Examine Sociological Contributions to Our Understanding of How Identity Is Shaped by Nationality and Disability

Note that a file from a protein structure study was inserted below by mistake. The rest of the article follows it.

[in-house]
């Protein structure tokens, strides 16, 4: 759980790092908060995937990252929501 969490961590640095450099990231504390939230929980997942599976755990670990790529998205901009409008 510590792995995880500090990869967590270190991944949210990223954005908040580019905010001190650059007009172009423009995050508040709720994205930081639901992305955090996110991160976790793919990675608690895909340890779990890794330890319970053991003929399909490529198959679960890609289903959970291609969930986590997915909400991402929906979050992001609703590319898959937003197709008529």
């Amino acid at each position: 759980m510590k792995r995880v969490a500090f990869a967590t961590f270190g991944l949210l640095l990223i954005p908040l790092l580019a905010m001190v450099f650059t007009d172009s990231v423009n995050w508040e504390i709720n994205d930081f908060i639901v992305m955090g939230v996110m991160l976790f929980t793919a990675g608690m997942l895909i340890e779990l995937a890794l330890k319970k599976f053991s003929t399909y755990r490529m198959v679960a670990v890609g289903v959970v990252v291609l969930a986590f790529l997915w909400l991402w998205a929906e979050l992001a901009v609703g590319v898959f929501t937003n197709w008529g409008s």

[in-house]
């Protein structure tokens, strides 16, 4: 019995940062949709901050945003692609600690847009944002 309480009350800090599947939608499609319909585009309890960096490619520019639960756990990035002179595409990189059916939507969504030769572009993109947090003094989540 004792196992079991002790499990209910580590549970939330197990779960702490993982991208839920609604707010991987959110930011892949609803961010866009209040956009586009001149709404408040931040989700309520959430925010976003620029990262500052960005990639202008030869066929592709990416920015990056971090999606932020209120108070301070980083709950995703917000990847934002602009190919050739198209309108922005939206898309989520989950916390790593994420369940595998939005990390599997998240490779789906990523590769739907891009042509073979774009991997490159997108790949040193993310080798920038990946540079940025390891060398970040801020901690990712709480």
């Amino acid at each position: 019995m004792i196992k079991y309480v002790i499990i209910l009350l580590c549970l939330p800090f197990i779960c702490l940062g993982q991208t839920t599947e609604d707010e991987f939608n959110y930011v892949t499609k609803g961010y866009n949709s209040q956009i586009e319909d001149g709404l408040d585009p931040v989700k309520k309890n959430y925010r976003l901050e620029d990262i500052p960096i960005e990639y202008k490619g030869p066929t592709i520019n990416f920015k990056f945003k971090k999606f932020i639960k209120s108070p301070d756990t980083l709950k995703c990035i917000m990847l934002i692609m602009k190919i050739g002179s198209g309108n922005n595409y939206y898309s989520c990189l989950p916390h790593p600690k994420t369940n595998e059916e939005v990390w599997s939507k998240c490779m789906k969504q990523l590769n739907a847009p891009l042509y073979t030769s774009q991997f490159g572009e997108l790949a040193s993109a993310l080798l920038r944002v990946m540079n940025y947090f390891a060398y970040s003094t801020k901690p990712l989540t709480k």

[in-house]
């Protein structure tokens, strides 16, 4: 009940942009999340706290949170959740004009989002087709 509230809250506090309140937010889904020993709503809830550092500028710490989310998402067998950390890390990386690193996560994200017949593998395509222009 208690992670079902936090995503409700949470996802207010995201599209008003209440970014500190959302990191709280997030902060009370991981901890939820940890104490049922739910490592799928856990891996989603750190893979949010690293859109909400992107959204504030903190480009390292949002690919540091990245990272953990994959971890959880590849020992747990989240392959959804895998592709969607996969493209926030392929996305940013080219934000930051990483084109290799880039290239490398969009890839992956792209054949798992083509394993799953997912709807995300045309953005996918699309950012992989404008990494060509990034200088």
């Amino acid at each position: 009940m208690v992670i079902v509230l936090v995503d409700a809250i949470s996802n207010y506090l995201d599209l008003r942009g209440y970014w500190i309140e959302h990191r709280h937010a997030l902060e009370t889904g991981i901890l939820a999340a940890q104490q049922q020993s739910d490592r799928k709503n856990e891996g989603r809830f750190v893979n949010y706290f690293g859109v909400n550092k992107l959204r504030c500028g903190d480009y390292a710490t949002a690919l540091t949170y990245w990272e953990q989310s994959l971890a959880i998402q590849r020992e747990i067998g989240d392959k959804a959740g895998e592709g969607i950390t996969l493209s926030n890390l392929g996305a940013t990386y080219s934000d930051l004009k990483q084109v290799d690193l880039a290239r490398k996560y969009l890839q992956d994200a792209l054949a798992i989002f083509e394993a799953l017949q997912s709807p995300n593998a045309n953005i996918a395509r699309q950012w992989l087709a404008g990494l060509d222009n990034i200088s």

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Nationality usually involves the rights and responsibilities to being a citizen such as health care and education, having a passport and paying taxes which is a part of an individual identity which primarily defines ‘who you are’, as Woodward suggested. Nationality is often based on place of birth or marriage but can also be achieved through naturalization, where people choose their nationality after meeting legal requirements which contributes to our understanding of how identity is shaped by nationality. A national identity is formed by the agencies of socialisation (primary and secondary), through which it is passed from one generation to the next. Hall suggests that every nation has a collection of stories and symbols which help people to construct their national identity. In Britain; the Queen, national foods (e.g. fish and chips) and drinks (e.g. tea), national sports, dress, music, language, flag and an anthem help individuals to construct their national identity. This helps us to understand how social identity is shaped by nationality because this gives people a sense of belonging to a nation-state and allows them to share things in common with others of the same nationality. National identity and nationalism (sense of pride and commitment to a nation) are usually linked to nationality and membership of a nation-state, but this is not necessarily the case in Britain. This is because Britain is made up of a wide variety of ethnic groups including the English, Scottish, Poles, Asians and African Carribeans, therefore it’s difficult to identify a specific British identity. Some sociologists argue that there is a ‘British identity crisis’ as core values like tolerance, respect, freedom of speech and justice are declining features of British identity in particular, as they are found in all Western democratic countries. Hall suggested that globalization is changing national cultures, leading to new cultures of hybridity and new hybrid identities. This is...
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